SUPER AUDIO CD IN SURROUND SOUND
This is the fifth and now final volume in our survey of orchestral works by the Polish composer Witold Lutosawski. Gramophone
wrote of a previous volume in the series (CHSA 5106) that it 'offers a broad view of Lutosawski's creative profile, which the BBC Symphony Orchestra under Edward Gardner fleshes out with playing that is as polished as it is animated, and alert to the individuality of Lutosawski's musical vocabulary and mode of expression'.
Lutosawski wrote his Symphony No. 1 between 1941 and 1947, but interestingly it does not display any obvious signs of his trying to come to terms with the ordeal that befell his people. Quite the opposite, in fact. Lutosawski himself described the symphony as bright and cheerful, 'because that was the idea of the composition, which was conceived in the period of independence before the war, but brought into being during the terrible wartime and in far from idyllic post-war years'. At the time, one Polish colleague went so far as to call it 'fauvist', so wild and vibrant did it appear to the audiences at its first performance in April 1948.
Lutosawski was a meticulous collector of folk materials in the first half of the 1950s, but for him, Dance Preludes
was a 'farewell to folklore', even though he privately still explored folk tunes for several more years. Here the orchestra and conductor are joined by the clarinettist Michael Collins
, an exclusive Chandos artist.
As his career developed in the more open environment that emerged after the 'socialist-realist' period, Lutosawski began to receive international recognition, and with the Partita (1984, orchestrated 1988), for violin and orchestra, he presented a newly relaxed, more melodic compositional style to the public. The soloist is the exclusive Chandos artist Tasmin Little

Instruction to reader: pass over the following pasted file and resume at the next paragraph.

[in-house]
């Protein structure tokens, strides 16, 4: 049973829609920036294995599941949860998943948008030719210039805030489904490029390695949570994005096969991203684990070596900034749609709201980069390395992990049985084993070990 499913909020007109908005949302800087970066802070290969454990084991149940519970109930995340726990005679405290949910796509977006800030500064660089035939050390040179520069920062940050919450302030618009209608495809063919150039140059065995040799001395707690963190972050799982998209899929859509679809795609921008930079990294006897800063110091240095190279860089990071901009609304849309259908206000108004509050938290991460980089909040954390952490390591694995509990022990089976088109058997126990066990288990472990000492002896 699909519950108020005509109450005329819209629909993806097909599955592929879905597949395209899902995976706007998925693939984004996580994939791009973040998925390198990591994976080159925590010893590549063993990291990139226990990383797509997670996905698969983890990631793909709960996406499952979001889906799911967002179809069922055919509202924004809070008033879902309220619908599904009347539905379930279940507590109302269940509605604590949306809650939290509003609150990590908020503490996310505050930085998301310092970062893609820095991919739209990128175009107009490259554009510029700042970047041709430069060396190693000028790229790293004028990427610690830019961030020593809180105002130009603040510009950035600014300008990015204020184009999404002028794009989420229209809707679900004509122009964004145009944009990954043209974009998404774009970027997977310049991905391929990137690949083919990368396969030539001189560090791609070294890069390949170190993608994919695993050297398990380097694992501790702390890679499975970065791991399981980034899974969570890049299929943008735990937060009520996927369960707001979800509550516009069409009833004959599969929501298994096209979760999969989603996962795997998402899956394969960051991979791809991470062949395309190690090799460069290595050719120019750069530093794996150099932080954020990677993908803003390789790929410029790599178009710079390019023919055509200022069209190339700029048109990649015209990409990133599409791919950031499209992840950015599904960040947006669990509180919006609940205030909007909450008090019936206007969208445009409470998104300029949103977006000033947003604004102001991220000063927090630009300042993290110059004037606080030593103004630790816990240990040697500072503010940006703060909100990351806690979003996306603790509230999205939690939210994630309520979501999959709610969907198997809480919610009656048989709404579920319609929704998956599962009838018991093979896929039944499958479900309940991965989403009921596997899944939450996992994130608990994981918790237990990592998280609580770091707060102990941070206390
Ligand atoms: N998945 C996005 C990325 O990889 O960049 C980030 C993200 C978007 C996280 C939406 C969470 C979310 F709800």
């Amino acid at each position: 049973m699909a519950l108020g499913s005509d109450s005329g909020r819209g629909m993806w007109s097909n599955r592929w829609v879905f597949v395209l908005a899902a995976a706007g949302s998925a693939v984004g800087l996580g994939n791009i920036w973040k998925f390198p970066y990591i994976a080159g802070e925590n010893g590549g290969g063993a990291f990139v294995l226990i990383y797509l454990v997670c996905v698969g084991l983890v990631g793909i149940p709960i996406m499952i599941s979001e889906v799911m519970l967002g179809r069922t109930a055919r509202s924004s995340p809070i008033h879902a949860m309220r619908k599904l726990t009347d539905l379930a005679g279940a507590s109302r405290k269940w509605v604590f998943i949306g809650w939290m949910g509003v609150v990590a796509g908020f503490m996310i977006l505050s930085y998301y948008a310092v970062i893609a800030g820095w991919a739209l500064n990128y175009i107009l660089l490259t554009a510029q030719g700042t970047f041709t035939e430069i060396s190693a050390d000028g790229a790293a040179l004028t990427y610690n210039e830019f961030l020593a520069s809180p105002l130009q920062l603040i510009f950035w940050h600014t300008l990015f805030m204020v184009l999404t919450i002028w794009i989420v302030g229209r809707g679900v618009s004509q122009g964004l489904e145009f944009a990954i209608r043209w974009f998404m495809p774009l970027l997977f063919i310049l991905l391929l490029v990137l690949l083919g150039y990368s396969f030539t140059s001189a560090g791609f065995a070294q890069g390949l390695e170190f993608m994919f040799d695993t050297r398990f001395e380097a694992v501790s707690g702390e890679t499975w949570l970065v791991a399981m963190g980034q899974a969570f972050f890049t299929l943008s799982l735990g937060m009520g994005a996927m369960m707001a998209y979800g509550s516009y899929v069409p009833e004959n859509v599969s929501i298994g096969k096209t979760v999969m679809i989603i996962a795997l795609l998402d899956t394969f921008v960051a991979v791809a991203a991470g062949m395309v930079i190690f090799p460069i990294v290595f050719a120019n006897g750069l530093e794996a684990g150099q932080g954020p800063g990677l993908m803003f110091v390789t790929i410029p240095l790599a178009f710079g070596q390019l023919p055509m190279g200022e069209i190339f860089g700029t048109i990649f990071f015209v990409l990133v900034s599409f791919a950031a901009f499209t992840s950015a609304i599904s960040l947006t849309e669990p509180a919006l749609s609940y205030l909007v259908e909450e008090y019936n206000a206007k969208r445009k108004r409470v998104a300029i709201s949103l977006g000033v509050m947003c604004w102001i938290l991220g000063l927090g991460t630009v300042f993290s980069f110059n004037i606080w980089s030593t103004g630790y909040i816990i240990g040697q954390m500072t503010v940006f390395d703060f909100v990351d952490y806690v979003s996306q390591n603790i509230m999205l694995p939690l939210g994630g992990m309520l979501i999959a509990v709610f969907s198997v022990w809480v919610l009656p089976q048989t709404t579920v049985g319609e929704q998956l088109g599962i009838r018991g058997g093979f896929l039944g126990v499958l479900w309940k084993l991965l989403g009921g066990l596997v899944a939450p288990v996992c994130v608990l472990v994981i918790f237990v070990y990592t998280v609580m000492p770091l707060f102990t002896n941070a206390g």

(1984 85) was premiered by Anne-Sophie Mutter on 31 January 1986 with Collegium Musicum, conducted by Paul Sacher to whom it was dedicated. On this recording Tasmin Little leads the orchestra through a succession of ideas, much as the soloist had done in the 'Episodes' movement of the Cello Concerto (recorded on CHSA 5106 with Paul Watkins).
Witold Lutoslawski (1913-94) wrote much of his First Symphony during the second world war. The opening has an angular, witty quality mirrored in the last movement, with no hint at the turbulence of the times. In contrast, the inner sections have a strange melancholy in the Adagio, a sorrowful string tune and mawkish oboe solo, in the Allegretto a subdued waltz. The BBCSO and Edward Gardner, in the latest of this excellent series, capture the range of moods eloquently. They're joined by clarinettist Michael Collins for the brief, cheerful Preludia taneczne (1955), and by Tasmin Little, a powerful soloist in Partita and Chain 2. The Polish composer, neglected of late, wholly deserves this attention in his centenary year. --Guardian, 21/03/13
Little is a match technically for Mutter and the oddly detached Bakowski, and her playing is audibly warm than either.With superior Chandos sound, this is now the version to have.Highly recommended. --Gramophone, May'13
But perhaps the most valuable aspects of this disc are the two early , less frequently heard works. The First Symphony, composed during World War II , is hardly the cheerful piece so characterised by Lutoslawski, but its Bartokian bite is powerful in the impressive performance Gardner draws here. Performance & Recording **** --BBC Music Magazine, June'13
The standout work here is the 1988 Partita an orchestration of a 1984 work for violin and piano, which brilliantly fuses this composer's early and mature styles. Three brief interludes remain scored for piano accompaniment. The central Largo is the highlight, and the work's abrupt coda sounds both triumphant and disquieting. Tasmin Little is a big-hearted soloist, and she also gives us Lutoslawski's Chain 2. Both pieces are stunners, and excellent entry points into this composer's deeply personal, accessible brand of musical modernism. --Artdesk,01/06/13